Otavio Lazcano is not a typical Latin American finance director. His fluent English is peppered with Wall Street-isms and expressions. He can also reel off the currencies of pre-euro Europe.
His conversational flourishes hint at his background as a fixed-income trader at a local investment bank in the hyper-inflationary 1990s a time of helter-skelter market performance in Brazil.
Mr Lazcano followed his banking days with a stint in forex derivatives at Aracruz, the Brazilian paper and pulp manufacturer.
The staid world of risk mitigation at CSN, the Brazilian steelmaker, may seem a come-down, but he insists his new job is anything but boring. Even so, one receives the impression that this years spike in commodity volatility may not be altogether unwelcome to him.
CSNs shares have been affected by investor mood swings on commodities and in mid-July it launched a total return swap (the company swaps dividends and capital appreciation in return for a cash flow) on its own shares worth 3.5 per cent of outstanding capital.
We wanted to reposition our capital structure so as to benefit from the interest in commodities and reduce unnecessary volatility, says Mr Lazcano. CSN believed at the time that the sum of its parts was worth more than its share price would suggest, he notes.
Until this latest move, CSN had kept its use of derivatives relatively simple although with total nominal value of contracts in the hundreds of millions of dollars, the portfolio is already sizeable.
The company controls their use, limiting its activities to reducing risk and volatility, says Mr Lazcano. CSN uses primarily forex and interest rate futures and swaps through the local exchange and over the counter markets to hedge exposure stemming from borrowing and currency transactions. The company occasionally uses options, but with specific aims. CSN also hedges exposure to commodities that it uses, such as zinc and aluminium.
Laying off risk has become easier over the years, thanks to deeper Brazilian capital markets, says Mr Lazcano. Investment horizons among Brazilian businesses are much longer than they used to be and the government has been working to build out a liquid government and corporate yield curve to act as a benchmark, he says.
That has promoted the rapid development of capital and derivatives markets and means CSN does not face liquidity or product constraints a problem common in the rest of Latin America. Indeed, Mr Lazcano sees the Brazilian derivatives market as deep, well-legislated and sophisticated and goes so far as to call it the mirror image of Wall Street.
At the same time as the Brazilian derivative markets have been opening wide, CSN has been rapidly expanding and reshaping its business in line with many commodities companies in Latin America. Both these changes will see CSN step up its use of financial markets and derivatives significantly in coming years.
The steelmaker is changing in three key ways. First, it has been in transition from a steel company to a conglomerate with interests in iron ore, logistics, power generation and cement.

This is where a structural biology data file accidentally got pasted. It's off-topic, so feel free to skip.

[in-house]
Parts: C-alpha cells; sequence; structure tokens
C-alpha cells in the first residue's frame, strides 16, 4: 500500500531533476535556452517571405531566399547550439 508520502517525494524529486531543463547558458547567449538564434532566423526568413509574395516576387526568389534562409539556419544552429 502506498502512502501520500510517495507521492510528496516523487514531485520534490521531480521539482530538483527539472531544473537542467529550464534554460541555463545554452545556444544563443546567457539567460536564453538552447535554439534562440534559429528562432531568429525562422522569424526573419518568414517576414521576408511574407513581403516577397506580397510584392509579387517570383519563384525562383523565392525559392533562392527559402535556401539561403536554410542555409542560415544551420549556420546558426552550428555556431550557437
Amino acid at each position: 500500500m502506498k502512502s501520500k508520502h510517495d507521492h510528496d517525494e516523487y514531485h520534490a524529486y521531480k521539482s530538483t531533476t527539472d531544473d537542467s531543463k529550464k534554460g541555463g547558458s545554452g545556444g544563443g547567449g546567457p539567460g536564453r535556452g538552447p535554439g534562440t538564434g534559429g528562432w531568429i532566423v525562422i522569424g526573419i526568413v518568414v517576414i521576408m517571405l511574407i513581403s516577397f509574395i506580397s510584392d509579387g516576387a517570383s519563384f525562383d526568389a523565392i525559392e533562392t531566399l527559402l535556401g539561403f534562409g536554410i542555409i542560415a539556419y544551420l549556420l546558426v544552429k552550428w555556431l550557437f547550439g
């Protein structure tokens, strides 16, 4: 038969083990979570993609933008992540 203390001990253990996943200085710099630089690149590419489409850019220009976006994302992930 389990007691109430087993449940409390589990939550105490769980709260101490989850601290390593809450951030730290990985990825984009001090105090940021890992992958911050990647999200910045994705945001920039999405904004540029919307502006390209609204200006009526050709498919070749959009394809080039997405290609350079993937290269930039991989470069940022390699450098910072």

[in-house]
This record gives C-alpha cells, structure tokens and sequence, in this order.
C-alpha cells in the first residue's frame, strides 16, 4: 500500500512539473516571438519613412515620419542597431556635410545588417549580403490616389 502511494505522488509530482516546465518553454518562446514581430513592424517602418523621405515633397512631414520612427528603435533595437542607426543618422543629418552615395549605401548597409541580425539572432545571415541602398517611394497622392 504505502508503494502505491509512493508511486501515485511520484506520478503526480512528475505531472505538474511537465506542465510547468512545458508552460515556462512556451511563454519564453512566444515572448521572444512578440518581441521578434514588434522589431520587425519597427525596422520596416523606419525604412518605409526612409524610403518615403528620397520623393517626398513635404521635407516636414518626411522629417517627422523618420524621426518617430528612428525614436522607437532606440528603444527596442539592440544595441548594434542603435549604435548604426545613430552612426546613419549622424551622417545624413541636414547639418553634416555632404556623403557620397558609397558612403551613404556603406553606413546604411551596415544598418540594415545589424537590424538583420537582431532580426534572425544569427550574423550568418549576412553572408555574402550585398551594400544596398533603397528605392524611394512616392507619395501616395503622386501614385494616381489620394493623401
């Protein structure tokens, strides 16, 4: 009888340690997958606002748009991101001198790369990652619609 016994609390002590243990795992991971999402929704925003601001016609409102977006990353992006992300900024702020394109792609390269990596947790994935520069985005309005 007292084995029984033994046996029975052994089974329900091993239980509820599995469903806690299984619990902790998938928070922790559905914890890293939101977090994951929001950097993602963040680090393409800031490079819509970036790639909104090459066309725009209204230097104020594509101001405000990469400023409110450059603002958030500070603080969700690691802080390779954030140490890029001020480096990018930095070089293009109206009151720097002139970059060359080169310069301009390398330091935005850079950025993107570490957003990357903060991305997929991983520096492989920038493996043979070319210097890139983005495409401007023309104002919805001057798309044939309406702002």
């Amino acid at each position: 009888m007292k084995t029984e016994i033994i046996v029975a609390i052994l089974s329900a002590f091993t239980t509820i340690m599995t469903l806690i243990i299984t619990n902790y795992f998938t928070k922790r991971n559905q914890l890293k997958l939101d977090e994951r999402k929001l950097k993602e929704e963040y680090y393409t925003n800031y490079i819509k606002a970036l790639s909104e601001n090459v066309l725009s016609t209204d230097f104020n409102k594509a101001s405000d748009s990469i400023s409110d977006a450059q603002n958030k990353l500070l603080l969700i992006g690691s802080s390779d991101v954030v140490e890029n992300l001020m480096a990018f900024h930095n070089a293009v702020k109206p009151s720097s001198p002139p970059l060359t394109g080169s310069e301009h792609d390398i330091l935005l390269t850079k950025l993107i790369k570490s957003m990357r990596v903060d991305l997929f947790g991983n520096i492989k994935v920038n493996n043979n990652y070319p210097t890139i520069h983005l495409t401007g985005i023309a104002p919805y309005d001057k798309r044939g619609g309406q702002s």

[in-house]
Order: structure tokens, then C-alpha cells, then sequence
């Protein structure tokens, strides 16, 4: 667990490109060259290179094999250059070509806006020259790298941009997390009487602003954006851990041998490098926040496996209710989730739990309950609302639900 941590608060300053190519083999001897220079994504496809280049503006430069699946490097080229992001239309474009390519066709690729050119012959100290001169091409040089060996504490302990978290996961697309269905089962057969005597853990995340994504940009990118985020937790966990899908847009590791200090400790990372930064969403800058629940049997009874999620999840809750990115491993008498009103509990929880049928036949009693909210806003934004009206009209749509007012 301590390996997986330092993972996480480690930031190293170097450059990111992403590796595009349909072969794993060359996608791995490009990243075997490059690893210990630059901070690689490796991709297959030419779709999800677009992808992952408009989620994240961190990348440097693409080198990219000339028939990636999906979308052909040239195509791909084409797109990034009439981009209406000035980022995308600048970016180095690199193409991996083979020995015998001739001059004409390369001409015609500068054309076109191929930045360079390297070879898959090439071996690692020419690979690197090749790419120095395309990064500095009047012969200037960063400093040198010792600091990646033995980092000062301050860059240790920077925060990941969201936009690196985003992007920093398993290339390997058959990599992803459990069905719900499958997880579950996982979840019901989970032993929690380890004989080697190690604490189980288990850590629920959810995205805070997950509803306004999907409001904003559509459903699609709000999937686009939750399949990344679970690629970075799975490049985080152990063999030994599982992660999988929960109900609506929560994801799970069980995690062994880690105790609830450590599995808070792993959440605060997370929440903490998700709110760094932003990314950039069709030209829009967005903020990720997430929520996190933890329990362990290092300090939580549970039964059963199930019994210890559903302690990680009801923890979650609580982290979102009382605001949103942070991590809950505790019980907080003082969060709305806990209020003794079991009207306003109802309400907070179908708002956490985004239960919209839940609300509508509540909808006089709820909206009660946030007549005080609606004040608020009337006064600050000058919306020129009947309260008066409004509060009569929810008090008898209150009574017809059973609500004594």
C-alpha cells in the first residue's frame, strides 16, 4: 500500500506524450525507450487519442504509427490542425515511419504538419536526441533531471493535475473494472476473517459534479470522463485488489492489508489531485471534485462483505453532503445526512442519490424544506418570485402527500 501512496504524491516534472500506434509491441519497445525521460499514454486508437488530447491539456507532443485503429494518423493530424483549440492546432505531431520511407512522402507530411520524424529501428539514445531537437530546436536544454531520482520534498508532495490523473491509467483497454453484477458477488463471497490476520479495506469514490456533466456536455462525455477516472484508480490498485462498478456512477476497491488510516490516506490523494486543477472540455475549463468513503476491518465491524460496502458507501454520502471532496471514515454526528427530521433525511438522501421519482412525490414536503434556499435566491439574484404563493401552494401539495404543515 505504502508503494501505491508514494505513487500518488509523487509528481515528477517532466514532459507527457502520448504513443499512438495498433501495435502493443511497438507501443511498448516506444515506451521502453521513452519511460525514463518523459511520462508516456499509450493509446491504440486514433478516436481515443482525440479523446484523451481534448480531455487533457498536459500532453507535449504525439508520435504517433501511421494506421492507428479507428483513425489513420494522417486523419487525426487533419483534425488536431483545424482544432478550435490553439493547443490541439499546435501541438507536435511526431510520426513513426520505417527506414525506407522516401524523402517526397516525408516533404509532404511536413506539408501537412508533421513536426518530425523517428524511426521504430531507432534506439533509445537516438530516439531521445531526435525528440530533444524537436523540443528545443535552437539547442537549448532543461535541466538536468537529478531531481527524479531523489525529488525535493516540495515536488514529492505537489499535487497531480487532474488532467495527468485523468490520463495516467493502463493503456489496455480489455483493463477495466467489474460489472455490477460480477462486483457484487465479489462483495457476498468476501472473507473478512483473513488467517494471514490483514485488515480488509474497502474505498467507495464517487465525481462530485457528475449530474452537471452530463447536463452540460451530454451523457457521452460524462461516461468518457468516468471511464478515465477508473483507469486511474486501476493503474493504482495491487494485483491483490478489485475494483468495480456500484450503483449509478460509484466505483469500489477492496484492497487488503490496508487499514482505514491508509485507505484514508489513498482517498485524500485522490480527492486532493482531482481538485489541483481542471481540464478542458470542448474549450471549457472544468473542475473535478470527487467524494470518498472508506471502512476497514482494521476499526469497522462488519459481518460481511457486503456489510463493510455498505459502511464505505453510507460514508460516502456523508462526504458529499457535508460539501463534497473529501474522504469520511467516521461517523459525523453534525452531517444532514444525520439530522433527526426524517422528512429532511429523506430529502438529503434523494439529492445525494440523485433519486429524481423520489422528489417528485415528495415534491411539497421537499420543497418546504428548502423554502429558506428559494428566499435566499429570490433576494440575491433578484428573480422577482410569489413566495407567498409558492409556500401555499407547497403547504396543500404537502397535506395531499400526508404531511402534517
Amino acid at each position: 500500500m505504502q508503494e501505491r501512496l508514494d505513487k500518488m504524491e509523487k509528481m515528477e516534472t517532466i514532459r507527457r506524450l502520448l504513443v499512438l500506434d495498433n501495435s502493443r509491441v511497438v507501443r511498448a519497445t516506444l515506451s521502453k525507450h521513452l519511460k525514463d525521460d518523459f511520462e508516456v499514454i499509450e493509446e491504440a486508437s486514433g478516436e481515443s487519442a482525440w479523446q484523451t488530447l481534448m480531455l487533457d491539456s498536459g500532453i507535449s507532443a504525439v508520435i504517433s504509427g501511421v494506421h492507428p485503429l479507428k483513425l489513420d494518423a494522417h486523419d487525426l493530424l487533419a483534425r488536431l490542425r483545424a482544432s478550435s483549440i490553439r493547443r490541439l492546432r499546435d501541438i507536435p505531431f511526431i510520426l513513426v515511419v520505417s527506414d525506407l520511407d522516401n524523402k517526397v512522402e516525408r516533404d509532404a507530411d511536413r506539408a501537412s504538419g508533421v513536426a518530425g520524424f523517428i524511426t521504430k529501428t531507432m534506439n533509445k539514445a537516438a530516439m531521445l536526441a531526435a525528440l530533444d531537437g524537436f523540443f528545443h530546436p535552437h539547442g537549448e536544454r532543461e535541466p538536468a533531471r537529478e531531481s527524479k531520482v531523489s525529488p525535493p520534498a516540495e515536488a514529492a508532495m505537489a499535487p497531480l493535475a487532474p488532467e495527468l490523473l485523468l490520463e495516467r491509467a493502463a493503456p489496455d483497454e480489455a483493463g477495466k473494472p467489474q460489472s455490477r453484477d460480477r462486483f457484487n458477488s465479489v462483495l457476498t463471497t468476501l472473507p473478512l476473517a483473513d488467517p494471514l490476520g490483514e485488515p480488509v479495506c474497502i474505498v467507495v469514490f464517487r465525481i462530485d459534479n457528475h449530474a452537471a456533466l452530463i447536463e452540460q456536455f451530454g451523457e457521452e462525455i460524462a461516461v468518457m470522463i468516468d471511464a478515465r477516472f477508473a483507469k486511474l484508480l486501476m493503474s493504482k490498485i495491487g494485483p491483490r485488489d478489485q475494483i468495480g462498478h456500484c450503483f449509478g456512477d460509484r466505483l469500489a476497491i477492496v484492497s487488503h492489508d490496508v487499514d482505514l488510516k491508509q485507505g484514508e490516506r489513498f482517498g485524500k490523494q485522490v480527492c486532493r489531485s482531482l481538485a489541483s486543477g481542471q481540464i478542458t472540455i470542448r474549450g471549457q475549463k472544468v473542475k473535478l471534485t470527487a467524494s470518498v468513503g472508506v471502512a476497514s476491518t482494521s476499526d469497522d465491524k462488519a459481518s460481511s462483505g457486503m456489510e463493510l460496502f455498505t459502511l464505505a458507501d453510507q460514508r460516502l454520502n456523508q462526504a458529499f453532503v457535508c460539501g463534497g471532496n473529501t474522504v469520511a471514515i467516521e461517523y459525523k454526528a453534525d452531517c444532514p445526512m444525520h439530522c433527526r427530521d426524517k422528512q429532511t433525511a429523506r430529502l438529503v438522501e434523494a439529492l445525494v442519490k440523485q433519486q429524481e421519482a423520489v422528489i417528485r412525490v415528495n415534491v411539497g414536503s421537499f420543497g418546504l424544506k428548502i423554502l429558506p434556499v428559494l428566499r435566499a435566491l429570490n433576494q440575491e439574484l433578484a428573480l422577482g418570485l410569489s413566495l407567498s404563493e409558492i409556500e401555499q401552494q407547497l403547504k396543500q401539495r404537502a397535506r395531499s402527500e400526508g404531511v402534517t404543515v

This drive to build a vertically integrated business is common in the region. Brazilian mining giant Vale, for example, has been investing in partnerships to build steelworks.
Second, the strong commodities cycle is encouraging rapid expansion. CSN is bubbling in all sorts of different directions and we need a lot of investment to keep us growing, says Mr Lazcano. The company will require $15bn-$16bn in the next five or six years to realise its plans, which include development of green- and brownfield sites.
Finally, growth in its iron ore business will also see CSN generate greater revenues from exports. Historically, just 25-30 per cent of sales went overseas, but Mr Lazcano expects 80 per cent of the iron ore produced will be exported and predicts that by 2014 iron ore will be as big as steel in terms of revenues.
CSN may raise funds in euros, yen and who knows what other currencies. The volumes of our derivatives transactions will have to increase to square with our foreign exchange and interest rate exposures, says Mr Lazcano.
The firm is exploring other ideas to mitigate risk. On a recent road show in New York, Mr Lazcano heard that Credit Suisse and Deutsche Bank were working on an OTC contract for iron ore and, excited by the idea, he immediately contacted the banks to request a meeting.
For now, negotiations for buying iron ore take place annually with a price set for the year after extensive negotiations. A standardised contract would eliminate this uncertain process.
Mr Lazcano recognizes that the obstacles are manifold and complex. The most significant difficulty is producing a standardised contract, particularly given the range in quality of levels of silica and humidity, for example.
Further, the contracts would need to provide plenty of liquidity and relative simplicity that would allow all participants to benefit.
With all the growth in its hedging needs and an eye on unusual opportunities, CSNs choice of an insider looks like a shrewd choice.